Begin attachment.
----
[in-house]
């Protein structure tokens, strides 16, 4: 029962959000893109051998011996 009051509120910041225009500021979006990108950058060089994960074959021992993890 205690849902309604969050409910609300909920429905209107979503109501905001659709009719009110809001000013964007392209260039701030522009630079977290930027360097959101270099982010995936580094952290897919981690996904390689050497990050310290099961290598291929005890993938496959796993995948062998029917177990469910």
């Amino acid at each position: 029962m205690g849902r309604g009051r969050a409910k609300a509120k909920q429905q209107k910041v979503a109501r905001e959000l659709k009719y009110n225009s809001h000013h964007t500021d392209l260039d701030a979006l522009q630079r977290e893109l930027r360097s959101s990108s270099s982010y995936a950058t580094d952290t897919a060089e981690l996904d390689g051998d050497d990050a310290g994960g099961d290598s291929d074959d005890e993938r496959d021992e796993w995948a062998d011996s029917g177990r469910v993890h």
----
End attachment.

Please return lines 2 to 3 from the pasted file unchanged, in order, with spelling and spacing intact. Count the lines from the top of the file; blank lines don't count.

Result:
């Protein structure tokens, strides 16, 4: 029962959000893109051998011996 009051509120910041225009500021979006990108950058060089994960074959021992993890 205690849902309604969050409910609300909920429905209107979503109501905001659709009719009110809001000013964007392209260039701030522009630079977290930027360097959101270099982010995936580094952290897919981690996904390689050497990050310290099961290598291929005890993938496959796993995948062998029917177990469910």
């Amino acid at each position: 029962m205690g849902r309604g009051r969050a409910k609300a509120k909920q429905q209107k910041v979503a109501r905001e959000l659709k009719y009110n225009s809001h000013h964007t500021d392209l260039d701030a979006l522009q630079r977290e893109l930027r360097s959101s990108s270099s982010y995936a950058t580094d952290t897919a060089e981690l996904d390689g051998d050497d990050a310290g994960g099961d290598s291929d074959d005890e993938r496959d021992e796993w995948a062998d011996s029917g177990r469910v993890h």